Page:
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L.A. couldn't care less about NFL labor agreement

The league punted on the city long ago, choosing to put a new team in Houston, after it had awarded one to L.A. in principle, because there was a whole lot more cash to be made there from expansion fees. So, as teenagers say, 'Whatever.'

July 25, 2011|Bill Dwyre
  • DeMaurice Smith, Executive Director of the NFL Players Assn., left, and NFL Commissioner Roger Goodell shake hands during a news conference in Washington on Monday.
DeMaurice Smith, Executive Director of the NFL Players Assn., left, and… (Carolyn Kaster / Associated…)

The NFL will play games this fall, it was reported Monday.

We are told this is a good thing because, had there not been a labor settlement, fantasy league players would continue to throw themselves off tall buildings at an alarming rate. Now, sadly, it will be the spouses of fantasy league players who will be taking stairs to the rooftop.

We hadn't followed this closely, because the NFL has been pretty much dead to us, and most of Los Angeles, since Oct. 5, 1999. That's when the best efforts of Los Angeles businessmen — and we might put little quote marks around the words "best efforts" — were drowned by a Texas oil gusher.

Harken back: In the spring of that year, the NFL had awarded, in principle, the 32nd franchise to Los Angeles. It had been four years since Georgia Frontiere took her Rams to St. Louis and Al Davis took his Raiders back to Oakland. In those four years, Los Angeles had wrinkled its collective brow and wondered whether losing Frontiere and Davis in one year was a bad thing, or if we had hit the jackpot.

Nevertheless, when an NFL team leaves a city there is always community hand-wringing. Two departures double the angst.

Soon, people with money and skill at putting big projects together were doing just that. Through the efforts of the likes of Michael Ovitz, Mayor Richard Riordan, Ron Burkle, Eli Broad and Ed Roski, the deal seemed done. NFL Commissioner Paul Tagliabue stood on the Coliseum steps, had his picture taken and said it would be so.

Then, in that expansion meeting in Atlanta in October 1999, a Texas oilman named Bob McNair offered the NFL a $700-million expansion fee — at least $200 million above Los Angeles' best offer.

Game over.

You can say all you want about those existing 31 NFL owners, but they all knew how to add, subtract and divide by 31. The 32nd NFL team became the Houston Texans and L.A. became a great NFL TV market.

Still is.

Which brings us to Monday, and the news that sent joy sweeping through the land. We will all have something to do again Sunday afternoons. Also Monday and Thursday nights. Give us the Jets and the Broncos on TV, plus two beers, and we are a happy country.

Interestingly, sprinkled about in this burst of NFL happiness is the opinion that this somehow means Los Angeles will get a team more quickly.

Part of that is that there are two viable stadium projects — Phil Anschutz downtown and Roski out in Grand Crossing (formerly the City of Industry) — sitting on drawing boards and allegedly ready to happen. More so, in the NFL agreement, some extra money has been set aside for loans to help build stadiums.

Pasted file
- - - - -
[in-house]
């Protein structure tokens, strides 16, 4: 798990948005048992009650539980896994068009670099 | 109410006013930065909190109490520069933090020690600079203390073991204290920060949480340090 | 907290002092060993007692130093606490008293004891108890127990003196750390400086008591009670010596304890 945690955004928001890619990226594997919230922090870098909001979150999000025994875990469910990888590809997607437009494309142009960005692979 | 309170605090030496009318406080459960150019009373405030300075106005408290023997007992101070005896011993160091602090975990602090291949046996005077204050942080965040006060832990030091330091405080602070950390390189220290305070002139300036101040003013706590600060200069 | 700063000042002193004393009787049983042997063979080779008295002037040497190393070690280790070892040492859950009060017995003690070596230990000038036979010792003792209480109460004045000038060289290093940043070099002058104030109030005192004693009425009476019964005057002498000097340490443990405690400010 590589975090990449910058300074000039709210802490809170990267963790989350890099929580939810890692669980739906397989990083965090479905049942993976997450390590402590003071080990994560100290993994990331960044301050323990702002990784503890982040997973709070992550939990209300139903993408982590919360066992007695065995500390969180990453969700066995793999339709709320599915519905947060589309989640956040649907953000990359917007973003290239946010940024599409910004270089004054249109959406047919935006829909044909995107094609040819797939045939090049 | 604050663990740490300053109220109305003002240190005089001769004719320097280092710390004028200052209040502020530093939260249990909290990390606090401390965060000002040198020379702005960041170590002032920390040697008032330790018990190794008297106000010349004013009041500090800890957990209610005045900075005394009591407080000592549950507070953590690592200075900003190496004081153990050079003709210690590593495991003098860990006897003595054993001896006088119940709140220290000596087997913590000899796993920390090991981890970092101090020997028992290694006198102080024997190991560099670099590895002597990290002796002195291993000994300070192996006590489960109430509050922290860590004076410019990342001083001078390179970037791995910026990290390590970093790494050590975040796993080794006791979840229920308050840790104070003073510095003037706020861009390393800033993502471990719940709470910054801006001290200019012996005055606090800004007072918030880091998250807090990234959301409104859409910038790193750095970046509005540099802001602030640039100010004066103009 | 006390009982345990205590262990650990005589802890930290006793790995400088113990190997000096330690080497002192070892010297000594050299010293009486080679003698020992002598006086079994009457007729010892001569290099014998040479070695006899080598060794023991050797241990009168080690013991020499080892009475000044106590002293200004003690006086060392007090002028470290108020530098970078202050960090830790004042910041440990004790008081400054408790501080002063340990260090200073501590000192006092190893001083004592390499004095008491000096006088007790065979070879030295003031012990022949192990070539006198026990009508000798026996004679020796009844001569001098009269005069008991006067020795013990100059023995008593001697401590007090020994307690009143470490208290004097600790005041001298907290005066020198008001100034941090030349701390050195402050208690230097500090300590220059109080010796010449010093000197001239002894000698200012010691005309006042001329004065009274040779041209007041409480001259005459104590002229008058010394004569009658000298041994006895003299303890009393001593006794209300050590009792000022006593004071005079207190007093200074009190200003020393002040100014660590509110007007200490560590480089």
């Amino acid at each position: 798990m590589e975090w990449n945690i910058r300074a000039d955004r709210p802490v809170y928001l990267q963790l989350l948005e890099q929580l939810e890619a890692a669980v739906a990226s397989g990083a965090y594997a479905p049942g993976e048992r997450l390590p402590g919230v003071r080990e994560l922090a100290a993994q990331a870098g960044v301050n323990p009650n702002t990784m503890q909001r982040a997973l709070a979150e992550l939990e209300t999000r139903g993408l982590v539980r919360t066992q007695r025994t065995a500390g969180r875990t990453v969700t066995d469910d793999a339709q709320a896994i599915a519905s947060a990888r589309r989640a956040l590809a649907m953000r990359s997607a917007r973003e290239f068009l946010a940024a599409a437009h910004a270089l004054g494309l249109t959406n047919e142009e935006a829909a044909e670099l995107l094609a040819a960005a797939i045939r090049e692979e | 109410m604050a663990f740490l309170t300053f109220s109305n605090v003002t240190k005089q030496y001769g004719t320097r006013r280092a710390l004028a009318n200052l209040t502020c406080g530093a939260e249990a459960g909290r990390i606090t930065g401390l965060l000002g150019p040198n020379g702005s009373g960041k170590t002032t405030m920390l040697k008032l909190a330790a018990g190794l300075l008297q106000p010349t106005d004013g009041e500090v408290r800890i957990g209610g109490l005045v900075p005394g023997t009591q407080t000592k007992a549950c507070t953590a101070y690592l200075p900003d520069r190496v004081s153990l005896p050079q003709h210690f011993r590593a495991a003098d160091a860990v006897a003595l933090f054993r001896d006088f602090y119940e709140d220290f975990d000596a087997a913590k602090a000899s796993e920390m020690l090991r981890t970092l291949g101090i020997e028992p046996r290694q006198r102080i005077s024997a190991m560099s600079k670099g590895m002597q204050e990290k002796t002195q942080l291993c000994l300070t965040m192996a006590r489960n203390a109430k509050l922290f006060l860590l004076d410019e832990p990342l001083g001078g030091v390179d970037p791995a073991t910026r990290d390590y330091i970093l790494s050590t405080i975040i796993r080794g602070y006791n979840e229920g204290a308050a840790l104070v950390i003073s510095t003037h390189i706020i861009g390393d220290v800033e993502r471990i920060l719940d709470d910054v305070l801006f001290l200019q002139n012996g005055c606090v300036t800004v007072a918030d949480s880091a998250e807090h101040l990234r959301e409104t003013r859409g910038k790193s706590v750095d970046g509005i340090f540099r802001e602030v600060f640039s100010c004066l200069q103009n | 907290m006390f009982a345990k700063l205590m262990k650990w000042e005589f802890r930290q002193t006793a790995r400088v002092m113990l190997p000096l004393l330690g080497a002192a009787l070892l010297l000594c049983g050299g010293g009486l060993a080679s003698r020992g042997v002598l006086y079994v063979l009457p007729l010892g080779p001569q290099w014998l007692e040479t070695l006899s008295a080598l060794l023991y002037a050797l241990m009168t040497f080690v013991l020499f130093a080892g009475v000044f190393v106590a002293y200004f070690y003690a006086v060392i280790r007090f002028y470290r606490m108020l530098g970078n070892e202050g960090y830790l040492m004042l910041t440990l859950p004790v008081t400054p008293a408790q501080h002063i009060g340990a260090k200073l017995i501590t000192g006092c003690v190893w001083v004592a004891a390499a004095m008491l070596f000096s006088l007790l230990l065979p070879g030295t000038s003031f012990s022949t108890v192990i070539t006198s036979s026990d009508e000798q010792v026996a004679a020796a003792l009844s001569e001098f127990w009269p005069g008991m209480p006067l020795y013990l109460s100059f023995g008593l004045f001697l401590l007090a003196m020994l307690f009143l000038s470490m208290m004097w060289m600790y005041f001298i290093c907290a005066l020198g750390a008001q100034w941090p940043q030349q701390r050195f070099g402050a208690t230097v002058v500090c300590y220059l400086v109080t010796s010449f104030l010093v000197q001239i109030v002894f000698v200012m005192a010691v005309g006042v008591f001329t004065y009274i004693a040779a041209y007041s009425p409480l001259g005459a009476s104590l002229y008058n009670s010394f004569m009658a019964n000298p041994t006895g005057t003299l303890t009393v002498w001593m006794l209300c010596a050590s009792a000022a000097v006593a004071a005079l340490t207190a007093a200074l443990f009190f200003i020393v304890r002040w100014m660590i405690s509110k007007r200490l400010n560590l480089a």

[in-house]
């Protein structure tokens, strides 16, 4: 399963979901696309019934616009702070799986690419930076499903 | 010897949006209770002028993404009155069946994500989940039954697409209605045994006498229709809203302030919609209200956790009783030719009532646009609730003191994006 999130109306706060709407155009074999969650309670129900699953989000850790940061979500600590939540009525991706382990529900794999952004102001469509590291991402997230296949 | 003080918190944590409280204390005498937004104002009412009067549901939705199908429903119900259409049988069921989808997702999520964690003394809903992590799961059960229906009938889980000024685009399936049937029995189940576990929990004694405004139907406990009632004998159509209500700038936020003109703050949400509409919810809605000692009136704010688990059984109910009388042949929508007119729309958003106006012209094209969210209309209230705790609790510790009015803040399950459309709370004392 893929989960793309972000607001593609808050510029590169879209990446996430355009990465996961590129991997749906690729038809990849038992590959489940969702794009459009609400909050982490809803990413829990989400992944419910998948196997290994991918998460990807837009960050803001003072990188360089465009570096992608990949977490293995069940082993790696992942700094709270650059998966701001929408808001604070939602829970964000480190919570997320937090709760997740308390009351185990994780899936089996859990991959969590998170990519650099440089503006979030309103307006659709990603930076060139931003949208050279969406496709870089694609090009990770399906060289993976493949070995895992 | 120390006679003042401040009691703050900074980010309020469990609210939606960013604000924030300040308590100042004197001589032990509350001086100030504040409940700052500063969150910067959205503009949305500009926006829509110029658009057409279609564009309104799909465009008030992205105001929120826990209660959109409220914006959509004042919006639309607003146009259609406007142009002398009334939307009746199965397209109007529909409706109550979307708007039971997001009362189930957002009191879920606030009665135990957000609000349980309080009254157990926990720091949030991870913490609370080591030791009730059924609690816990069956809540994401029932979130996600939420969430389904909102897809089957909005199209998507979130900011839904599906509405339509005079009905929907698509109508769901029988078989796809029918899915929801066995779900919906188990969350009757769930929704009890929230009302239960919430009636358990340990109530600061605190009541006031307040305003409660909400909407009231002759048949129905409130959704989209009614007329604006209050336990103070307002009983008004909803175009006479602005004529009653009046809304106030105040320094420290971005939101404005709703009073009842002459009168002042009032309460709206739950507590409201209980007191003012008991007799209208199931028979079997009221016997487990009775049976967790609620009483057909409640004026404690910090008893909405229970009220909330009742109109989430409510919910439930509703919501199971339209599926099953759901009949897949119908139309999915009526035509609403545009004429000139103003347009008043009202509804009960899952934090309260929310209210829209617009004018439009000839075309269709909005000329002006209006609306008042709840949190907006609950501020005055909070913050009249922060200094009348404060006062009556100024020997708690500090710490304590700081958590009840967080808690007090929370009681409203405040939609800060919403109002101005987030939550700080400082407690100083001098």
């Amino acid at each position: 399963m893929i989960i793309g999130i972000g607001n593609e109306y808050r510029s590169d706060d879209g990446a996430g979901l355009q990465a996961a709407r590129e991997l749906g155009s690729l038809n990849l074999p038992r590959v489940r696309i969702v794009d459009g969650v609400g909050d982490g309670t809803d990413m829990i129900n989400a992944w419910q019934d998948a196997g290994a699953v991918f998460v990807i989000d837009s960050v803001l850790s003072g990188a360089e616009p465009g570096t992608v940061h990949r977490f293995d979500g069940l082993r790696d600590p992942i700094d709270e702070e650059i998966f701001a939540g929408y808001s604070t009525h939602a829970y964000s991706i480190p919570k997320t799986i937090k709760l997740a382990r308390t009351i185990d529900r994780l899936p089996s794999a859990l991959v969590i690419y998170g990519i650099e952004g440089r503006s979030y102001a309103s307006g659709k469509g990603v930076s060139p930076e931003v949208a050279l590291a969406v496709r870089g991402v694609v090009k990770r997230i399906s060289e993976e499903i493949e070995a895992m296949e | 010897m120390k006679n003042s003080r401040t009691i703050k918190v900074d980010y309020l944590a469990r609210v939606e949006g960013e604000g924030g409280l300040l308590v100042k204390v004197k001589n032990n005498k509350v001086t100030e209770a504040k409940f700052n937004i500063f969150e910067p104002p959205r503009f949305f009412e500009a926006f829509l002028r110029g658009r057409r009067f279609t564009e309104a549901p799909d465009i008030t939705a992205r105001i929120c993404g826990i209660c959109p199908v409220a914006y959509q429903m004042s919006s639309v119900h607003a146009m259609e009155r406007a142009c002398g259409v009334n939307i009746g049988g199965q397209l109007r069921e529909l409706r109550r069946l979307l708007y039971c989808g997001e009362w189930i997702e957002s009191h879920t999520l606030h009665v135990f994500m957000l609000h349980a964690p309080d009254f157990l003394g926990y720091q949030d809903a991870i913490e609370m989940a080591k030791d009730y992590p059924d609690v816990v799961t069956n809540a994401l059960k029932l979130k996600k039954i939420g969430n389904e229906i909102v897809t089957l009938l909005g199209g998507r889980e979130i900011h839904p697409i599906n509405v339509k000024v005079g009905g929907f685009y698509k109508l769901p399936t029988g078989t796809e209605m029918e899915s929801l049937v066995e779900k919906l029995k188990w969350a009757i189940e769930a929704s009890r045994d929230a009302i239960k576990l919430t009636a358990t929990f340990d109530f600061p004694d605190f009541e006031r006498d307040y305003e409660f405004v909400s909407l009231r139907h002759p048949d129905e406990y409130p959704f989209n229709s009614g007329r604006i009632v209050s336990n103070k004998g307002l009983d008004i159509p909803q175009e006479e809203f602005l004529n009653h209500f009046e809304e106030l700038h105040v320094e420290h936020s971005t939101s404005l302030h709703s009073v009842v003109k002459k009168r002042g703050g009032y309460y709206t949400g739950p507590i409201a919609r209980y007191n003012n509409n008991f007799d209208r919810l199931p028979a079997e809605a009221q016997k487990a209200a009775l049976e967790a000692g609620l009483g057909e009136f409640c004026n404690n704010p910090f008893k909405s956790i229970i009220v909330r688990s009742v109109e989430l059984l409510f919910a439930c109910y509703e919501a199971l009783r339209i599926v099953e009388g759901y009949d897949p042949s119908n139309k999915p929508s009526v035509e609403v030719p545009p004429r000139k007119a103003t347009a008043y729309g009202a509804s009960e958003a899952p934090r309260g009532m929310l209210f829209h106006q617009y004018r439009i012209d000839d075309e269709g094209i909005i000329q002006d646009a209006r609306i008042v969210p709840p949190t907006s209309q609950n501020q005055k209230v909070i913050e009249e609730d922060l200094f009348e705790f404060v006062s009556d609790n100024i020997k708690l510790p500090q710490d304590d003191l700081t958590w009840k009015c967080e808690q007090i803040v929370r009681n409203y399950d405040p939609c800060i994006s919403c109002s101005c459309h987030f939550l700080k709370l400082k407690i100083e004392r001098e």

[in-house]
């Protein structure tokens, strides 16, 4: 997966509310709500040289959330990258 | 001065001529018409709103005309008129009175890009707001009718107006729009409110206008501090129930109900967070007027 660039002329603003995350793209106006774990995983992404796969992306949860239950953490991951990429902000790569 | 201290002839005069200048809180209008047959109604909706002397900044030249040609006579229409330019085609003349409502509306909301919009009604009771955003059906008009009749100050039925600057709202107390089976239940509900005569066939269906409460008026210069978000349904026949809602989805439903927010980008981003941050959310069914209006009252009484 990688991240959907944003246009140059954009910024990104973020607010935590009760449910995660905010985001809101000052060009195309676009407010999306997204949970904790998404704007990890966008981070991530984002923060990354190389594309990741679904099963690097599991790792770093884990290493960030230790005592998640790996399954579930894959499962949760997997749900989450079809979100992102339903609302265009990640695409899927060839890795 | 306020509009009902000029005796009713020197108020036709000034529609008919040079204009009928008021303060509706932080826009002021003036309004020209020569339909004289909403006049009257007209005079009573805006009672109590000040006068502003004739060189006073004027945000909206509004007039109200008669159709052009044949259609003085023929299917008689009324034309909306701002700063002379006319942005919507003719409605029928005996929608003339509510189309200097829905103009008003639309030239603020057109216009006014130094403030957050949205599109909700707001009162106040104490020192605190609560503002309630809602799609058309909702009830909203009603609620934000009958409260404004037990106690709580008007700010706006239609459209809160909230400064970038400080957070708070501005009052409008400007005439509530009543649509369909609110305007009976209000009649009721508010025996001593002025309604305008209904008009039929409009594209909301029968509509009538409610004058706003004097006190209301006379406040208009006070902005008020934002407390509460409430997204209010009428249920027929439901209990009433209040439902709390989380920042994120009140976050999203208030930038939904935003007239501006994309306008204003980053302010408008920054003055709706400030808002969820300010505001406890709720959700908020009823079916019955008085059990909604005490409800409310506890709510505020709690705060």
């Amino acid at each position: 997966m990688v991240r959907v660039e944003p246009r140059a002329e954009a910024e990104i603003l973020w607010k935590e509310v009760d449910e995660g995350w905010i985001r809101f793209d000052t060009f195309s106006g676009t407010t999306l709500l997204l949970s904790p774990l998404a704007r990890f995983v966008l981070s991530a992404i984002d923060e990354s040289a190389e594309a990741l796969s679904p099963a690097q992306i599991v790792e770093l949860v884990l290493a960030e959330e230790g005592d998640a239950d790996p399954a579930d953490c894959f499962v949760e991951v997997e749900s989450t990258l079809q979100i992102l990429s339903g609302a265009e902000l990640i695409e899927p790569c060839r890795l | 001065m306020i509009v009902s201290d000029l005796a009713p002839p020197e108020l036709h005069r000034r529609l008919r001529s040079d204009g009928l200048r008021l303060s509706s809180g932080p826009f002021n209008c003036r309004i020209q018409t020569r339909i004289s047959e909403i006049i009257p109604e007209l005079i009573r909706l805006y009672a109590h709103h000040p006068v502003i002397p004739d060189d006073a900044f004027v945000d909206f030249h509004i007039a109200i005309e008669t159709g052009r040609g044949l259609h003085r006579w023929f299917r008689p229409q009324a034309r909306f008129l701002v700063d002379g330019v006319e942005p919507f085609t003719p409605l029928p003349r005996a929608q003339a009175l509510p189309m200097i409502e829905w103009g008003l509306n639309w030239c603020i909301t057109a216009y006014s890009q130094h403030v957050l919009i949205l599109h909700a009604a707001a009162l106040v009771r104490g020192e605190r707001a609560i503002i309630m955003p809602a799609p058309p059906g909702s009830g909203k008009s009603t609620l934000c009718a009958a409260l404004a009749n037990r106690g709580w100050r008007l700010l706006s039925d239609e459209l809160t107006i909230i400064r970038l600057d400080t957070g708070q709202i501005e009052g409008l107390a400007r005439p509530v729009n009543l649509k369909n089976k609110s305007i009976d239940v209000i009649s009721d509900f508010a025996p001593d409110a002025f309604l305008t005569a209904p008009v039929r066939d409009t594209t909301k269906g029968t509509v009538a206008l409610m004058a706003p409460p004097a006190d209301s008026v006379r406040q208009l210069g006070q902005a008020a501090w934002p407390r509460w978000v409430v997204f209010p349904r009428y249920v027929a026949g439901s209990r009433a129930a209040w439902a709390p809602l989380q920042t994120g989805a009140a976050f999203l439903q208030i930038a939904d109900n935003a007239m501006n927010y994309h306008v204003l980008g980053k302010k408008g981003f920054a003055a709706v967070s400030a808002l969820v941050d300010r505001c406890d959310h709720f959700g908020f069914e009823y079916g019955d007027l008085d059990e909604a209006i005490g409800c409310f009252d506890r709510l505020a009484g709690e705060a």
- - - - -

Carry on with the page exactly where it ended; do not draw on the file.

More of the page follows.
Golly, gee whiz. This could be it.

Or, taking the contrarian side, this could be yet another kick to L.A.'s groin.

Consider that this new agreement is designed, fairly quickly, to make everybody in the NFL happier and richer. Millionaire players become multimillionaire players. Billionaire owners are now being invited to lunch in Greece.

We have questions, all rhetorical.

•Does bloated contentment breed more change, more risk-taking?

•Do people with new cash in their already fat wallets quickly look for start-up ventures?

•Are owners who might have been down to their last half a billion (read Jacksonville and San Diego) as eager to fix things by moving to Los Angeles as they might have been before things got fixed; before they became newly enriched?

•If you have just worked long and hard and secured your future status quo with some nice maneuvers and creative vision by leaders and lawyers on both sides, does getting a team in Los Angeles become a bigger priority, or a smaller one?

The NFL, never even close to being broken, is now even more emboldened. The richest and most successful sports league in the world has its swagger back, not that it ever really lost much of it.

Even if the smart thing is to not sit on your successes, not get fat and happy, there is a future revenue stream that will easily solve that concern for the NFL. Some of its TV contracts come up for negotiations after this season. Think of the climate in which those talks will be held. NBC just paid $4 billion for the Olympics in 2014, '16, '18 and '20, and a single team, the Lakers, received something approaching $3 billion from Time Warner Cable for a 20-year TV deal.

And what is the best television property in the history of sports? The NFL, of course.

You do the math.

All this, plus the NFL loves to be wanted, to be romanced. Think of it as a 32-member country club, which chooses very carefully whom it allows into its cocktail parties. Schmoozing and begging work best.

Since the oilman uncapped his wells that day in 1999, Los Angeles has been less inclined to do either. So, no cocktail party. And, for much of L.A., no harm, no foul.

With this labor agreement, the NFL got fatter and happier. Also, less needy for L.A.

But that's OK. The fantasy players are thrilled.

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